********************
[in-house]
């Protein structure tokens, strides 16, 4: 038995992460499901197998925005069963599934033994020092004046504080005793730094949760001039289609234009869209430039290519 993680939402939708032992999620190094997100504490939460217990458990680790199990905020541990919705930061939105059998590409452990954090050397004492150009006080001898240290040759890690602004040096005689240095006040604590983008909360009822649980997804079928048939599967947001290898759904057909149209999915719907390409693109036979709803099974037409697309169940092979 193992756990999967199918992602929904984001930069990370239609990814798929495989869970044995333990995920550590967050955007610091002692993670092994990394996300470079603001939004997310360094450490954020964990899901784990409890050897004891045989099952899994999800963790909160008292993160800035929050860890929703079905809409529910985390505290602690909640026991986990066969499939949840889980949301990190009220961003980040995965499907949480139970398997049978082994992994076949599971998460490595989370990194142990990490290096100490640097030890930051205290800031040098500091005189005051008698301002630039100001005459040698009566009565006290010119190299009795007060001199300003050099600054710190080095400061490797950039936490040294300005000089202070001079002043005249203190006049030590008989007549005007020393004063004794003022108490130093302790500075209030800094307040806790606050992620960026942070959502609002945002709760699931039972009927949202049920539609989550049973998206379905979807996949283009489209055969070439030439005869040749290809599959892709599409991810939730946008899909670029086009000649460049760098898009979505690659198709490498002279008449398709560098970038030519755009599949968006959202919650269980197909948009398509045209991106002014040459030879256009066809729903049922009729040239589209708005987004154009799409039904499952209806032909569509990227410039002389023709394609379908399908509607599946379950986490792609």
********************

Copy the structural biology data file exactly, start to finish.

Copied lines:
[in-house]
């Protein structure tokens, strides 16, 4: 038995992460499901197998925005069963599934033994020092004046504080005793730094949760001039289609234009869209430039290519 993680939402939708032992999620190094997100504490939460217990458990680790199990905020541990919705930061939105059998590409452990954090050397004492150009006080001898240290040759890690602004040096005689240095006040604590983008909360009822649980997804079928048939599967947001290898759904057909149209999915719907390409693109036979709803099974037409697309169940092979 193992756990999967199918992602929904984001930069990370239609990814798929495989869970044995333990995920550590967050955007610091002692993670092994990394996300470079603001939004997310360094450490954020964990899901784990409890050897004891045989099952899994999800963790909160008292993160800035929050860890929703079905809409529910985390505290602690909640026991986990066969499939949840889980949301990190009220961003980040995965499907949480139970398997049978082994992994076949599971998460490595989370990194142990990490290096100490640097030890930051205290800031040098500091005189005051008698301002630039100001005459040698009566009565006290010119190299009795007060001199300003050099600054710190080095400061490797950039936490040294300005000089202070001079002043005249203190006049030590008989007549005007020393004063004794003022108490130093302790500075209030800094307040806790606050992620960026942070959502609002945002709760699931039972009927949202049920539609989550049973998206379905979807996949283009489209055969070439030439005869040749290809599959892709599409991810939730946008899909670029086009000649460049760098898009979505690659198709490498002279008449398709560098970038030519755009599949968006959202919650269980197909948009398509045209991106002014040459030879256009066809729903049922009729040239589209708005987004154009799409039904499952209806032909569509990227410039002389023709394609379908399908509607599946379950986490792609």